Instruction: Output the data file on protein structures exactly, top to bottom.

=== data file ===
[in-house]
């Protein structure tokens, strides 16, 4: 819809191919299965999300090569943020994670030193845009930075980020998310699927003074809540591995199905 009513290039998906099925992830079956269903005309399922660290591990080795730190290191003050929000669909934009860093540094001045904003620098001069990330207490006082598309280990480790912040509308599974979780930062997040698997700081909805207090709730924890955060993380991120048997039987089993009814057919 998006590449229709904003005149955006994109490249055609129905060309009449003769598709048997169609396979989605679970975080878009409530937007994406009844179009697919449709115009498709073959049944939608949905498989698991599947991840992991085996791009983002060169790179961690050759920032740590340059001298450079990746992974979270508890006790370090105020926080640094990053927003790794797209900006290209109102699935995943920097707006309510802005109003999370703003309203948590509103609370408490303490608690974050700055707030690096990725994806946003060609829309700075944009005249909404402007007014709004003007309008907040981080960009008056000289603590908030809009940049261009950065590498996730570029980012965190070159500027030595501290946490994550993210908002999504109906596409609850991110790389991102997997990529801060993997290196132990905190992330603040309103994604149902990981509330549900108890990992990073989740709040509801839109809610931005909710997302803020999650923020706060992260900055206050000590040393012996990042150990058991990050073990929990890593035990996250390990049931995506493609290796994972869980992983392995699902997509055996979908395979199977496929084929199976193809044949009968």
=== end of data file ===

[in-house]
């Protein structure tokens, strides 16, 4: 819809191919299965999300090569943020994670030193845009930075980020998310699927003074809540591995199905 009513290039998906099925992830079956269903005309399922660290591990080795730190290191003050929000669909934009860093540094001045904003620098001069990330207490006082598309280990480790912040509308599974979780930062997040698997700081909805207090709730924890955060993380991120048997039987089993009814057919 998006590449229709904003005149955006994109490249055609129905060309009449003769598709048997169609396979989605679970975080878009409530937007994406009844179009697919449709115009498709073959049944939608949905498989698991599947991840992991085996791009983002060169790179961690050759920032740590340059001298450079990746992974979270508890006790370090105020926080640094990053927003790794797209900006290209109102699935995943920097707006309510802005109003999370703003309203948590509103609370408490303490608690974050700055707030690096990725994806946003060609829309700075944009005249909404402007007014709004003007309008907040981080960009008056000289603590908030809009940049261009950065590498996730570029980012965190070159500027030595501290946490994550993210908002999504109906596409609850991110790389991102997997990529801060993997290196132990905190992330603040309103994604149902990981509330549900108890990992990073989740709040509801839109809610931005909710997302803020999650923020706060992260900055206050000590040393012996990042150990058991990050073990929990890593035990996250390990049931995506493609290796994972869980992983392995699902997509055996979908395979199977496929084929199976193809044949009968």